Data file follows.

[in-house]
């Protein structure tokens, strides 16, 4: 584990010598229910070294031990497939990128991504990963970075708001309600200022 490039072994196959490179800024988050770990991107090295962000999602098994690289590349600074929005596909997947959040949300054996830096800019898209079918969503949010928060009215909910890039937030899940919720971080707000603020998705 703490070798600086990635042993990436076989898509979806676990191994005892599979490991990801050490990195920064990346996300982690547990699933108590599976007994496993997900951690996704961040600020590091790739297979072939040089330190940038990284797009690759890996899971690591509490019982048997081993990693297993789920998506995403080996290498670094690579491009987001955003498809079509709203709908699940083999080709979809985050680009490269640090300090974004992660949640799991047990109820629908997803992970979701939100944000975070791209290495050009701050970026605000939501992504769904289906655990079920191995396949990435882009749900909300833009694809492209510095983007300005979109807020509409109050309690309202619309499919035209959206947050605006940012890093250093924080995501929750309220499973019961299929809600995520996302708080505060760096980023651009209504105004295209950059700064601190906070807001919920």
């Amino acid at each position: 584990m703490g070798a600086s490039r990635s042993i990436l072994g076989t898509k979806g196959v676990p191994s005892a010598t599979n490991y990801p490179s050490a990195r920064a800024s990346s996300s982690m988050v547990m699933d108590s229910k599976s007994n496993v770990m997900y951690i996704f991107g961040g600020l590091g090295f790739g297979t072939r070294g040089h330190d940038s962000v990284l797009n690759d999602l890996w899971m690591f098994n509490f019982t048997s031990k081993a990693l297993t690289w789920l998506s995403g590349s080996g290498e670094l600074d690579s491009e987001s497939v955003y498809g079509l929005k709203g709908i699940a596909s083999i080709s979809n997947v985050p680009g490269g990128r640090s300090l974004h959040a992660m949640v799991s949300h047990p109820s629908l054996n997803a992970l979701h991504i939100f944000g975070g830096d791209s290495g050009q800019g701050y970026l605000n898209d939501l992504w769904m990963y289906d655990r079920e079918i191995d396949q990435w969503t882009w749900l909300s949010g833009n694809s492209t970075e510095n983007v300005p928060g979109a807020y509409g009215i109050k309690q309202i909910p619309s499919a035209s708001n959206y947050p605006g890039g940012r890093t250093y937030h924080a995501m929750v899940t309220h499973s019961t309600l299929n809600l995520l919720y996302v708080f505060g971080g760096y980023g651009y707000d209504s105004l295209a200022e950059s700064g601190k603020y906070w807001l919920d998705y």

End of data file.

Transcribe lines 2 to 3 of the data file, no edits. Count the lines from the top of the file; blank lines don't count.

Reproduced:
């Protein structure tokens, strides 16, 4: 584990010598229910070294031990497939990128991504990963970075708001309600200022 490039072994196959490179800024988050770990991107090295962000999602098994690289590349600074929005596909997947959040949300054996830096800019898209079918969503949010928060009215909910890039937030899940919720971080707000603020998705 703490070798600086990635042993990436076989898509979806676990191994005892599979490991990801050490990195920064990346996300982690547990699933108590599976007994496993997900951690996704961040600020590091790739297979072939040089330190940038990284797009690759890996899971690591509490019982048997081993990693297993789920998506995403080996290498670094690579491009987001955003498809079509709203709908699940083999080709979809985050680009490269640090300090974004992660949640799991047990109820629908997803992970979701939100944000975070791209290495050009701050970026605000939501992504769904289906655990079920191995396949990435882009749900909300833009694809492209510095983007300005979109807020509409109050309690309202619309499919035209959206947050605006940012890093250093924080995501929750309220499973019961299929809600995520996302708080505060760096980023651009209504105004295209950059700064601190906070807001919920």
């Amino acid at each position: 584990m703490g070798a600086s490039r990635s042993i990436l072994g076989t898509k979806g196959v676990p191994s005892a010598t599979n490991y990801p490179s050490a990195r920064a800024s990346s996300s982690m988050v547990m699933d108590s229910k599976s007994n496993v770990m997900y951690i996704f991107g961040g600020l590091g090295f790739g297979t072939r070294g040089h330190d940038s962000v990284l797009n690759d999602l890996w899971m690591f098994n509490f019982t048997s031990k081993a990693l297993t690289w789920l998506s995403g590349s080996g290498e670094l600074d690579s491009e987001s497939v955003y498809g079509l929005k709203g709908i699940a596909s083999i080709s979809n997947v985050p680009g490269g990128r640090s300090l974004h959040a992660m949640v799991s949300h047990p109820s629908l054996n997803a992970l979701h991504i939100f944000g975070g830096d791209s290495g050009q800019g701050y970026l605000n898209d939501l992504w769904m990963y289906d655990r079920e079918i191995d396949q990435w969503t882009w749900l909300s949010g833009n694809s492209t970075e510095n983007v300005p928060g979109a807020y509409g009215i109050k309690q309202i909910p619309s499919a035209s708001n959206y947050p605006g890039g940012r890093t250093y937030h924080a995501m929750v899940t309220h499973s019961t309600l299929n809600l995520l919720y996302v708080f505060g971080g760096y980023g651009y707000d209504s105004l295209a200022e950059s700064g601190k603020y906070w807001l919920d998705y």